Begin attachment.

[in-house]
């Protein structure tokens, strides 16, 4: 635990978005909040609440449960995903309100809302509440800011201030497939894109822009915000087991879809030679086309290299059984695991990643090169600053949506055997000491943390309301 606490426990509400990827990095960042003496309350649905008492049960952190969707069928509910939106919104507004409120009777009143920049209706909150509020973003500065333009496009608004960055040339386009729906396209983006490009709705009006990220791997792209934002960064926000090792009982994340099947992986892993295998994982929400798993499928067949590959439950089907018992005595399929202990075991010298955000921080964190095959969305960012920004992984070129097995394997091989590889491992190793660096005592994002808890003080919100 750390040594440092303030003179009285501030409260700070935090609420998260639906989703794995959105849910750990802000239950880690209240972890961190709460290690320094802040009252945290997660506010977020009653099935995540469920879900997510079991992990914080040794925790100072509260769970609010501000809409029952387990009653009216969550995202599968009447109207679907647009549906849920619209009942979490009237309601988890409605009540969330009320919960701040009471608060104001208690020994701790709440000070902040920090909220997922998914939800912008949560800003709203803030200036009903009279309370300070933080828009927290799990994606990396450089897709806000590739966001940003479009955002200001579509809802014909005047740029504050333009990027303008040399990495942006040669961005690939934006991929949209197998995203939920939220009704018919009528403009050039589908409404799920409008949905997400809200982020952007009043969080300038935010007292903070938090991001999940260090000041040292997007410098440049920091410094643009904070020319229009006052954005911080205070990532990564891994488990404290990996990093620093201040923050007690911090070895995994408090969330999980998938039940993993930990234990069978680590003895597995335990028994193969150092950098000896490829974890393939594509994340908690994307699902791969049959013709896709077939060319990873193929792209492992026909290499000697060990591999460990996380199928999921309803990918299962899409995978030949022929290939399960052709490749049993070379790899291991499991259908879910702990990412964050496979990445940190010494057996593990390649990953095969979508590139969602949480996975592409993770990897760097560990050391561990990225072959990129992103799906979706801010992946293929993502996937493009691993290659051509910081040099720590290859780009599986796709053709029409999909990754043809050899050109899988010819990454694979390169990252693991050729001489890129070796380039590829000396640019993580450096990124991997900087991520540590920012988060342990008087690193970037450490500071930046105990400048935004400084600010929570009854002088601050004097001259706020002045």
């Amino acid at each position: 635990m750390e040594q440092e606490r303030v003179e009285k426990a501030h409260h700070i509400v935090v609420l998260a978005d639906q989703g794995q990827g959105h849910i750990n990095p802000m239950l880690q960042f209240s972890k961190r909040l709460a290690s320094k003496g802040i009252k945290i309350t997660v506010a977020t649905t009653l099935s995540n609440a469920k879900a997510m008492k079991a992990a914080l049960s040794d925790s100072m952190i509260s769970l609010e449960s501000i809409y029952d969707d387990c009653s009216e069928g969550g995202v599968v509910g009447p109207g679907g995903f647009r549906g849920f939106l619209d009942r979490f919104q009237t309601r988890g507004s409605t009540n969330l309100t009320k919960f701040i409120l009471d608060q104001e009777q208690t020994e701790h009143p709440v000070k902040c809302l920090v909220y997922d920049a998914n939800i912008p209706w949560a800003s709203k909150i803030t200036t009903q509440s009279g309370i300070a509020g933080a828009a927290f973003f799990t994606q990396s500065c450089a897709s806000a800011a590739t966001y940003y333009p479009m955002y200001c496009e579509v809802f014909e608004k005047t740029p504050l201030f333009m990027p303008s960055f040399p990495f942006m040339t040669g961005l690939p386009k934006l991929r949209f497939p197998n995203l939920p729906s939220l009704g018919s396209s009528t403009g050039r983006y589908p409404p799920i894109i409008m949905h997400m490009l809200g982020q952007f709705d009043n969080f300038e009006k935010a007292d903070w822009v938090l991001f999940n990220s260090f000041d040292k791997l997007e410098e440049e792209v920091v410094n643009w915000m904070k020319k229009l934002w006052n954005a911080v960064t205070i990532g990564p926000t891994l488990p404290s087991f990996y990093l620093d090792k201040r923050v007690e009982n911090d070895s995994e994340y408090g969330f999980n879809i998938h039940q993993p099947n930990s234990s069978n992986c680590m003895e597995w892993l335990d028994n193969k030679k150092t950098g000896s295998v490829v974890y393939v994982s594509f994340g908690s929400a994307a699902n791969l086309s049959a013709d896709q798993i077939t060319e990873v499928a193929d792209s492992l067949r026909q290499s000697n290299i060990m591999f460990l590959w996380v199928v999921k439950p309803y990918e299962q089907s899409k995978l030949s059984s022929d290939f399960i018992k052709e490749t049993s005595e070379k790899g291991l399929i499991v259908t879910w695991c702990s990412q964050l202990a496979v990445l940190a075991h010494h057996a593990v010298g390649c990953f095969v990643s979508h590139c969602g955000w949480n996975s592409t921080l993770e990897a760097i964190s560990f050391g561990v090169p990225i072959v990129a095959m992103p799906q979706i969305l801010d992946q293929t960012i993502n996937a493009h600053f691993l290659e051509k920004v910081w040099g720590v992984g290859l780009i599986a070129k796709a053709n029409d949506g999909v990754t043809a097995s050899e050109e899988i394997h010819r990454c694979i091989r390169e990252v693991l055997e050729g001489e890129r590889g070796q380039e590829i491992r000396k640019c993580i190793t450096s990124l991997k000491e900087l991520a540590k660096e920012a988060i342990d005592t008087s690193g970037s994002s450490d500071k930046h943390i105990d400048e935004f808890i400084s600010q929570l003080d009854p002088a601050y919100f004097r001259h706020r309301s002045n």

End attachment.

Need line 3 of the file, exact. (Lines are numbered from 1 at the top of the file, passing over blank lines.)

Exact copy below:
């Amino acid at each position: 635990m750390e040594q440092e606490r303030v003179e009285k426990a501030h409260h700070i509400v935090v609420l998260a978005d639906q989703g794995q990827g959105h849910i750990n990095p802000m239950l880690q960042f209240s972890k961190r909040l709460a290690s320094k003496g802040i009252k945290i309350t997660v506010a977020t649905t009653l099935s995540n609440a469920k879900a997510m008492k079991a992990a914080l049960s040794d925790s100072m952190i509260s769970l609010e449960s501000i809409y029952d969707d387990c009653s009216e069928g969550g995202v599968v509910g009447p109207g679907g995903f647009r549906g849920f939106l619209d009942r979490f919104q009237t309601r988890g507004s409605t009540n969330l309100t009320k919960f701040i409120l009471d608060q104001e009777q208690t020994e701790h009143p709440v000070k902040c809302l920090v909220y997922d920049a998914n939800i912008p209706w949560a800003s709203k909150i803030t200036t009903q509440s009279g309370i300070a509020g933080a828009a927290f973003f799990t994606q990396s500065c450089a897709s806000a800011a590739t966001y940003y333009p479009m955002y200001c496009e579509v809802f014909e608004k005047t740029p504050l201030f333009m990027p303008s960055f040399p990495f942006m040339t040669g961005l690939p386009k934006l991929r949209f497939p197998n995203l939920p729906s939220l009704g018919s396209s009528t403009g050039r983006y589908p409404p799920i894109i409008m949905h997400m490009l809200g982020q952007f709705d009043n969080f300038e009006k935010a007292d903070w822009v938090l991001f999940n990220s260090f000041d040292k791997l997007e410098e440049e792209v920091v410094n643009w915000m904070k020319k229009l934002w006052n954005a911080v960064t205070i990532g990564p926000t891994l488990p404290s087991f990996y990093l620093d090792k201040r923050v007690e009982n911090d070895s995994e994340y408090g969330f999980n879809i998938h039940q993993p099947n930990s234990s069978n992986c680590m003895e597995w892993l335990d028994n193969k030679k150092t950098g000896s295998v490829v974890y393939v994982s594509f994340g908690s929400a994307a699902n791969l086309s049959a013709d896709q798993i077939t060319e990873v499928a193929d792209s492992l067949r026909q290499s000697n290299i060990m591999f460990l590959w996380v199928v999921k439950p309803y990918e299962q089907s899409k995978l030949s059984s022929d290939f399960i018992k052709e490749t049993s005595e070379k790899g291991l399929i499991v259908t879910w695991c702990s990412q964050l202990a496979v990445l940190a075991h010494h057996a593990v010298g390649c990953f095969v990643s979508h590139c969602g955000w949480n996975s592409t921080l993770e990897a760097i964190s560990f050391g561990v090169p990225i072959v990129a095959m992103p799906q979706i969305l801010d992946q293929t960012i993502n996937a493009h600053f691993l290659e051509k920004v910081w040099g720590v992984g290859l780009i599986a070129k796709a053709n029409d949506g999909v990754t043809a097995s050899e050109e899988i394997h010819r990454c694979i091989r390169e990252v693991l055997e050729g001489e890129r590889g070796q380039e590829i491992r000396k640019c993580i190793t450096s990124l991997k000491e900087l991520a540590k660096e920012a988060i342990d005592t008087s690193g970037s994002s450490d500071k930046h943390i105990d400048e935004f808890i400084s600010q929570l003080d009854p002088a601050y919100f004097r001259h706020r309301s002045n």